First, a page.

All Hail The ASA: YouTube Sponsorship Policy Updates

Tuesday, December 09, 2014

I've seen a great deal of people blogging and vlogging about this hot topic, but I'm quite surprised that not one of the posts or videos I've seen have reported the benefits of this new law from a consumer/viewer's point of view.

For those of you who are unaware of these new laws; Youtuber's must now state whether they have been sponsored (paid by a company) for a video they have posted, they must make this clear by specifying in the video's title - this is to make viewers clear when they are being advertised to. 

I'd be lying if I said it hasn't changed the way I view these videos; it's made me far more sceptical of the intentions behind the content. I can only speak for myself but I'm sure the question on people's minds is, are the products featured in sponsored ads solely there just to make money for the YouTuber and the company, where does the consumer benefit?

Although I must state that these doubts are not being targeted at all YouTuber's, many in fact are now releasing footage reassuring their viewers that they can trust their opinions and how they would never give a positive review of a product they weren't happy with.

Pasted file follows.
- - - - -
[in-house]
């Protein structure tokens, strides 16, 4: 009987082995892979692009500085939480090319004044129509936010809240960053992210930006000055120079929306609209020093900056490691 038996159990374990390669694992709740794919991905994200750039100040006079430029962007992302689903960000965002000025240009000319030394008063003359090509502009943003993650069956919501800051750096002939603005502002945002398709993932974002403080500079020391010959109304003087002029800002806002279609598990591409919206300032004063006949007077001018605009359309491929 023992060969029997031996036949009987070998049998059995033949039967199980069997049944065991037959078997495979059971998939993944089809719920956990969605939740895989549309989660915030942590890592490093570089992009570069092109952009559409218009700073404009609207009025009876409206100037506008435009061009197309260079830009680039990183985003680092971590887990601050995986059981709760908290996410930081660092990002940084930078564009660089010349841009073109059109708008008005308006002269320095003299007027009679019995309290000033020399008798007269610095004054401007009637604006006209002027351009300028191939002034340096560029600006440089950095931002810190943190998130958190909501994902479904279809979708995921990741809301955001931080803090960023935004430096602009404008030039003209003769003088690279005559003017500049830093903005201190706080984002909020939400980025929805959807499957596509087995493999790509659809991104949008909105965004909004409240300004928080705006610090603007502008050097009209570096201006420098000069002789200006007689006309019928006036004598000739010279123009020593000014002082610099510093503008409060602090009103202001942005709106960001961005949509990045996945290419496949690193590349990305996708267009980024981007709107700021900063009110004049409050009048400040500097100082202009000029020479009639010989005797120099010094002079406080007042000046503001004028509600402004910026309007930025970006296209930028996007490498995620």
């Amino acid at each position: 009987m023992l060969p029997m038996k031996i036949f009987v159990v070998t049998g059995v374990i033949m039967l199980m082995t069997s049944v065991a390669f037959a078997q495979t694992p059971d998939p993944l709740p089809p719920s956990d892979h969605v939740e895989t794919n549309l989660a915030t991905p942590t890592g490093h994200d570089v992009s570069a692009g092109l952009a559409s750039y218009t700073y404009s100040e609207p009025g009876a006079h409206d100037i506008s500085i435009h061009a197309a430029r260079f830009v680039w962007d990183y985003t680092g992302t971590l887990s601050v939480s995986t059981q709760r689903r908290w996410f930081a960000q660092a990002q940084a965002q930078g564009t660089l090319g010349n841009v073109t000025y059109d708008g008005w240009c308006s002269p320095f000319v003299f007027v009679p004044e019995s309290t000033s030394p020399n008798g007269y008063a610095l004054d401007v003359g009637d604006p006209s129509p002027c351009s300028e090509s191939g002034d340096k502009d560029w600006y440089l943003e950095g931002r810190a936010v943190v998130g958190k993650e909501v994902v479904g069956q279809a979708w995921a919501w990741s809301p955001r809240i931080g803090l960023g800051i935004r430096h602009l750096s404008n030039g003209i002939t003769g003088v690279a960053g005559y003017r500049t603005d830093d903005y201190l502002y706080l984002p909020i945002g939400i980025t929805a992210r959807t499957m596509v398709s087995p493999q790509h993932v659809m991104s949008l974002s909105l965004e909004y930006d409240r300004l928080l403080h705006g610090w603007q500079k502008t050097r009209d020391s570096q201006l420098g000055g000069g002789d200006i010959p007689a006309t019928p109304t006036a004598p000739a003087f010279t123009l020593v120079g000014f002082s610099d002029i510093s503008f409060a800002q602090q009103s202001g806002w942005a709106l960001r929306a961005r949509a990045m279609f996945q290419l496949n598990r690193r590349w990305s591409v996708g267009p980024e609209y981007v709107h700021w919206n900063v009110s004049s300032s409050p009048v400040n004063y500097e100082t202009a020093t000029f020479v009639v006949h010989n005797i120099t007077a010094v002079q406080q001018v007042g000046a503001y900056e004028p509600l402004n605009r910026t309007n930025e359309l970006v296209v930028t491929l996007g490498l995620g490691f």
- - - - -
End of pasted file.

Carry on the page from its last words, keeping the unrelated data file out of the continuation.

However… one of the lines I KEEP hearing from YouTuber's which is drawing me further away from watching a sponsored video is "people should understand that I need to pay my bills too." Of course understandable, they need to earn a living and the best way to do this online is through a sponsorship, but using that as your argument is making the intentions of a video appear more profitable than honest.

Another repetitive line I've heard - "If I'm paid to review a product I'm unhappy with, I'll not give a positive or negative opinion nor will I say things which aren't true. I will just review it." Whether you state a product worked for you or not, by reviewing it you are still contributing to the marketing of that product and attaching your name to it. 

If it's not clear already I think this is the best thing the ASA could've done and in fact it should've been done earlier. I won't be taking it as far as some viewers and stop watching sponsored content all together because there are a lot of YouTuber's embracing these laws and using them to contribute to their honest reviews. But I definitely will be viewing the content in a different way to before as we're now able to differentiate when we're shown an advertisement and a genuine personal review.

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